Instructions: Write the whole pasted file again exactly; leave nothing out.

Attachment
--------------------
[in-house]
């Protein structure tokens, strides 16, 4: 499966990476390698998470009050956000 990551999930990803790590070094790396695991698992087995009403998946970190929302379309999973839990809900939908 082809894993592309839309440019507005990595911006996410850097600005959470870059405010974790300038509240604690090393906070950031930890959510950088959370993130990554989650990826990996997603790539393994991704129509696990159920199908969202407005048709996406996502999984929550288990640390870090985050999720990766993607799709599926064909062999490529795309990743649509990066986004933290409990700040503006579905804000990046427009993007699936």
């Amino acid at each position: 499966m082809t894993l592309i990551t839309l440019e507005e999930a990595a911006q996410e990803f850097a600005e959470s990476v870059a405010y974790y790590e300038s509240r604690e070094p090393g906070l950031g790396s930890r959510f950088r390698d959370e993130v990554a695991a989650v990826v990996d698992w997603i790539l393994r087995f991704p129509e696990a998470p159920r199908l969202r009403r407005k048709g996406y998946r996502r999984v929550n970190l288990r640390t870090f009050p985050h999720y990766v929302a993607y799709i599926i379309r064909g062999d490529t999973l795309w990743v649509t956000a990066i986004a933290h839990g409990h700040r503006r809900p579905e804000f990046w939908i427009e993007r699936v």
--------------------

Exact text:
[in-house]
């Protein structure tokens, strides 16, 4: 499966990476390698998470009050956000 990551999930990803790590070094790396695991698992087995009403998946970190929302379309999973839990809900939908 082809894993592309839309440019507005990595911006996410850097600005959470870059405010974790300038509240604690090393906070950031930890959510950088959370993130990554989650990826990996997603790539393994991704129509696990159920199908969202407005048709996406996502999984929550288990640390870090985050999720990766993607799709599926064909062999490529795309990743649509990066986004933290409990700040503006579905804000990046427009993007699936």
């Amino acid at each position: 499966m082809t894993l592309i990551t839309l440019e507005e999930a990595a911006q996410e990803f850097a600005e959470s990476v870059a405010y974790y790590e300038s509240r604690e070094p090393g906070l950031g790396s930890r959510f950088r390698d959370e993130v990554a695991a989650v990826v990996d698992w997603i790539l393994r087995f991704p129509e696990a998470p159920r199908l969202r009403r407005k048709g996406y998946r996502r999984v929550n970190l288990r640390t870090f009050p985050h999720y990766v929302a993607y799709i599926i379309r064909g062999d490529t999973l795309w990743v649509t956000a990066i986004a933290h839990g409990h700040r503006r809900p579905e804000f990046w939908i427009e993007r699936v």